Dubai/Paris: Iran said it had reached an agreement with Boeing for the supply of jetliners on Tuesday, reopening the country's skies to new US aircraft for the first time in decades under an international deal to ease sanctions.
Details of the agreement were left vague, but Western and Middle East sources said that once approved, it would involve flag carrier Iranair acquiring more than 100 Boeing jets, both directly from Boeing and from leasing companies.
"In coming days details of the deal with this company will be announced," Roads and Urban Development Minister Abbas Akhoundi said, according to the semi-official Mehr news agency.
The sources said the agreement was so far only a broad outline of what a formal deal would look like once Boeing has the necessary US government approvals to sell planes to Iran, which has been banned from buying US jets for almost 40 years.
So far, Boeing has only been granted permission to present its products to Iranair and a handful of other airlines as it tries to catch up with Europe's Airbus, which earlier this year won a provisional deal for 118 jets worth $27 billion.
"We have been engaged in discussions with Iranian airlines approved by the US government about potential purchases of Boeing commercial passenger airplanes and services," a Boeing spokesman said by email.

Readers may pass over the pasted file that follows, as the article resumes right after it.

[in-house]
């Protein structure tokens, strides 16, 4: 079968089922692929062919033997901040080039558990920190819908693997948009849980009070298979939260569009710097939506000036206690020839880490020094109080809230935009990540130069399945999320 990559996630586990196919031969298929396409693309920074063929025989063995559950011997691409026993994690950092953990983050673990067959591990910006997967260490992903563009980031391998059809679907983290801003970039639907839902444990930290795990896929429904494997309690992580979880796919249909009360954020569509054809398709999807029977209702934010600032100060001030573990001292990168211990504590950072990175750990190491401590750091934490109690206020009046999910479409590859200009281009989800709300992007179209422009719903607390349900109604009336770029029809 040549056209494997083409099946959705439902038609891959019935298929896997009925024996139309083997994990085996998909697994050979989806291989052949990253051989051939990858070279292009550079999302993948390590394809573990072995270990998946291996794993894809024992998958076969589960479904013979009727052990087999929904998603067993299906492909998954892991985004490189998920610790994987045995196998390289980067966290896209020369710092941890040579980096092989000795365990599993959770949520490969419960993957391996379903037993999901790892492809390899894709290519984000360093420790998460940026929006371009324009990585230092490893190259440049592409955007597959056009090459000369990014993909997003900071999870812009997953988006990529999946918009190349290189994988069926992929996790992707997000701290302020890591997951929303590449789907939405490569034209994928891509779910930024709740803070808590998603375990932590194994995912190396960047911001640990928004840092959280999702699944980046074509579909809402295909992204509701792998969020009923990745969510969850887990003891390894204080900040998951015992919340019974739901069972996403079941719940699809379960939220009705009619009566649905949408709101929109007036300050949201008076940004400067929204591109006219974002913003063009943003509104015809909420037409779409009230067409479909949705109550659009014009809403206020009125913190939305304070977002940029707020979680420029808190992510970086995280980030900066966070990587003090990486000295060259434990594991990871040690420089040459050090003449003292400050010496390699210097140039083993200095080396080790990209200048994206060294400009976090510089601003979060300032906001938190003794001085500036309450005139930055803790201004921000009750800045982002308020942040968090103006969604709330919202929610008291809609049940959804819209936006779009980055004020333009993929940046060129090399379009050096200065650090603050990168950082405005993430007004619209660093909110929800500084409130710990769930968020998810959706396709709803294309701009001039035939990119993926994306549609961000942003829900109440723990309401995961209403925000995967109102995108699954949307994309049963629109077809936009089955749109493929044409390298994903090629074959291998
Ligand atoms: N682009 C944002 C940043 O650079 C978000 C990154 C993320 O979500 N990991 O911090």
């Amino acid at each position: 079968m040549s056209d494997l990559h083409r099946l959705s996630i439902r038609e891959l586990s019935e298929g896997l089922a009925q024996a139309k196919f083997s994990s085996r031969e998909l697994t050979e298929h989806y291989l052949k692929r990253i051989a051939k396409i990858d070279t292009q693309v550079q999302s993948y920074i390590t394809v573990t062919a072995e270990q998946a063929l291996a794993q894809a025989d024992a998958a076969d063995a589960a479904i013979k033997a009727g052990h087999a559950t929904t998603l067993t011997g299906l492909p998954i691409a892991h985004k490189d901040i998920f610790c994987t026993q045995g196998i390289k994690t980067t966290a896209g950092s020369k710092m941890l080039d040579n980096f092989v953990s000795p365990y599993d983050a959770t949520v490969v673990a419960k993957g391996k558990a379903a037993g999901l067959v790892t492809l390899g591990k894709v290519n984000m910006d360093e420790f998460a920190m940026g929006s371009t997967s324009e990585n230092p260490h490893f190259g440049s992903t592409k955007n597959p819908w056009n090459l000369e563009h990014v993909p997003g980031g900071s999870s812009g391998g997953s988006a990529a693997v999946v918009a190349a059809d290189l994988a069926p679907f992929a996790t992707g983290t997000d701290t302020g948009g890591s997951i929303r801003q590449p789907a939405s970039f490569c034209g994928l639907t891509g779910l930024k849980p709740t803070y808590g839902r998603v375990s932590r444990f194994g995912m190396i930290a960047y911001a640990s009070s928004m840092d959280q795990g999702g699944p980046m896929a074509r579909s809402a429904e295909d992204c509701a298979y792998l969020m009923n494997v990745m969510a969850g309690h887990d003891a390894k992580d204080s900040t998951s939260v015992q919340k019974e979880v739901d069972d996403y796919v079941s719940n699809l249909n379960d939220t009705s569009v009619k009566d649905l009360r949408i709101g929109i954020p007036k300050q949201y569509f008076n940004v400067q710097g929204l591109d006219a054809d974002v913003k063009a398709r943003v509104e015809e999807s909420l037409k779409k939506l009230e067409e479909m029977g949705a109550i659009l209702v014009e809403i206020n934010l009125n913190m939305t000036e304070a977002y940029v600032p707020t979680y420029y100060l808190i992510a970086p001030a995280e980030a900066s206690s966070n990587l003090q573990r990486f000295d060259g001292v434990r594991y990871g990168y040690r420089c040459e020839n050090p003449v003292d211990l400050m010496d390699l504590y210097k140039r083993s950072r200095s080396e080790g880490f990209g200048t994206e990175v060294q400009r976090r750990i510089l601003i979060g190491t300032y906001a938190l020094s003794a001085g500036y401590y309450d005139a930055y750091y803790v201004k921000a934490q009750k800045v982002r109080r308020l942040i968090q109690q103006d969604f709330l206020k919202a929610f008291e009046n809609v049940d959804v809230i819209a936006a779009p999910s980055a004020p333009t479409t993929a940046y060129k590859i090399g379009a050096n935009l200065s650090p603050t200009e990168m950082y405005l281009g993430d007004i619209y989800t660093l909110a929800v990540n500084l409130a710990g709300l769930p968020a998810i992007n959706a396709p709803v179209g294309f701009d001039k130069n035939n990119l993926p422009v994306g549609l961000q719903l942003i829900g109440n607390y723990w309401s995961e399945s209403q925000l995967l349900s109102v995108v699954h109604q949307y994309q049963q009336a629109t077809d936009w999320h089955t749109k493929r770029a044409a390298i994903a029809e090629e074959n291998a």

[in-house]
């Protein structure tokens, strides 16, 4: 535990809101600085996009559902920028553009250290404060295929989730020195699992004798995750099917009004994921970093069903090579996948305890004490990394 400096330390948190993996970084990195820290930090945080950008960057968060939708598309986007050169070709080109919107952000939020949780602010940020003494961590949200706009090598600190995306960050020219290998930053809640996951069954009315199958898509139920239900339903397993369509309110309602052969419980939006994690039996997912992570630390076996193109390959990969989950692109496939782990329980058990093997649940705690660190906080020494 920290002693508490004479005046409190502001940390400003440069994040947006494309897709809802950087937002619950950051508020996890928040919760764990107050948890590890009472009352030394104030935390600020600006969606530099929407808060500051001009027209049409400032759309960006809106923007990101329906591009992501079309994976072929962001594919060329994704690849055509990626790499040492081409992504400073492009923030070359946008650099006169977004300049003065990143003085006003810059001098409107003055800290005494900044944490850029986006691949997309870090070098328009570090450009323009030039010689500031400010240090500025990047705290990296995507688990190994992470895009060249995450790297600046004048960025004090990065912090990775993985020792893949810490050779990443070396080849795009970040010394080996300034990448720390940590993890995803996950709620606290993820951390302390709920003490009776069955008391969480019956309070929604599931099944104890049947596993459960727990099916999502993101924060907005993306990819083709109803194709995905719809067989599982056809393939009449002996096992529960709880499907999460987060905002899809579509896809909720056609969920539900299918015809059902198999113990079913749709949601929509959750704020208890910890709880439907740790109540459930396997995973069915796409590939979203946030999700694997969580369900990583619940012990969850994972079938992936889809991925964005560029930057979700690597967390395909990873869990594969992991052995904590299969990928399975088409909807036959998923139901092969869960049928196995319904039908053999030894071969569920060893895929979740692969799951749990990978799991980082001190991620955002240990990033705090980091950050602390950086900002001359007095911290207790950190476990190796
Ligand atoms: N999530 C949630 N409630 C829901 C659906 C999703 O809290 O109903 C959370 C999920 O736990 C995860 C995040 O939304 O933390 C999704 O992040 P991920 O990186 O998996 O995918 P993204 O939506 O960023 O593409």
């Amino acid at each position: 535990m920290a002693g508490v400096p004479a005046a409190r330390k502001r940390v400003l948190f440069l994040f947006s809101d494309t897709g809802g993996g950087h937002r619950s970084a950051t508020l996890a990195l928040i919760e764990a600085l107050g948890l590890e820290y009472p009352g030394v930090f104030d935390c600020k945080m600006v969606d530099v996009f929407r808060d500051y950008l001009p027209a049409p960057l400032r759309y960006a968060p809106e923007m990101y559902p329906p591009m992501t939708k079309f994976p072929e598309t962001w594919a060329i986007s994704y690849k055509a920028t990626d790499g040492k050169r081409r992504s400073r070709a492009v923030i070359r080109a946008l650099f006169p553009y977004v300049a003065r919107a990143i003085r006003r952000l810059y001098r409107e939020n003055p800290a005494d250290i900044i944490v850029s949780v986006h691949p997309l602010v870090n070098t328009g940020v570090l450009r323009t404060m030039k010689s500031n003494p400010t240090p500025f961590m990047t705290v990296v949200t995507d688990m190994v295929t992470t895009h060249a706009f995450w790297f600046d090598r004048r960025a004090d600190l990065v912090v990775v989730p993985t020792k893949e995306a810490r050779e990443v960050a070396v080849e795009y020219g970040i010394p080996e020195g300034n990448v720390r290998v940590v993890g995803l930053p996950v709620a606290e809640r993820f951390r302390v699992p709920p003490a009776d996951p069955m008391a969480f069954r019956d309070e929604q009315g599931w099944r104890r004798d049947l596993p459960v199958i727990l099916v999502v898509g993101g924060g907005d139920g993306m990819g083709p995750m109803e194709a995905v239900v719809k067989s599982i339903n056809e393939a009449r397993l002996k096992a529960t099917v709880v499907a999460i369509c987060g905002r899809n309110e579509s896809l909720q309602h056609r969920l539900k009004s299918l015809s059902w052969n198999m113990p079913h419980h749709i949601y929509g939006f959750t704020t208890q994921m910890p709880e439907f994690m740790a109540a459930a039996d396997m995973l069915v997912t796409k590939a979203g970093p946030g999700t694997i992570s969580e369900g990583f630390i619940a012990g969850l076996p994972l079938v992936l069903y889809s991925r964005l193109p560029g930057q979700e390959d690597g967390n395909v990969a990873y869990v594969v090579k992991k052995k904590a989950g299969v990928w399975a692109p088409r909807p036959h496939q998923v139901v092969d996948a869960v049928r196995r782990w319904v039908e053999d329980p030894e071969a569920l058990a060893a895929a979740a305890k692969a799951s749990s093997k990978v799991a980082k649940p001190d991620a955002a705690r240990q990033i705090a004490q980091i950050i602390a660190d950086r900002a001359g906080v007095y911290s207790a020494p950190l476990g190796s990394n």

"We do not discuss details of ongoing conversations we are having with customers, and our standard practice is to let customers announce any agreements that are reached. Any agreements reached will be contingent on US government approval."
Reuters reported last week that Iran was edging towards a historic deal to buy jetliners from Boeing for a deal for more than 100 aircraft could be reached fairly soon.
The chairman of Iranair told Reuters it was also talking to Boeing about providing support for its elderly fleet under last year's deal between Tehran and six major powers to ease sanctions in return for curbs on Iran's nuclear activities.
Iran needs an estimated 400 jets to renew its fleet after decades of sanctions and prepare for projected growth, according to Iranian and Western estimates.
Two senior Iranian officials said last year that Iran was expected to buy 100 jets from Boeing once sanctions were lifted.
Both Airbus and Boeing would need US export licences to carry out their deals, due to the use of significant US technology in all modern jetliners.
Even then, industry sources caution that both deals could take some time to implement because of uncertainty over financing, with the US financial system still closed to Iran.
The Airbus deal is priced in euros instead of dollars, the currency usually by planemakers, but many banks remain reluctant to finance it because they fear losing their claim to the underlying assets if sanctions are re-introduced, bankers say.
BOC Aviation, a Singapore-based leasing company in which Boeing recently invested as part of its stock market debut, is in discussions with Boeing about financing part of the deal, two people familiar with the matter said.
BOC Aviation was not immediately available for comment.
Secretary of State John Kerry said in April Washington was not against foreign banks doing business with Iran under the nuclear deal, but Iranian Supreme Leader Ayatollah Ali Khamenei has accused Washington of not being committed to the accord.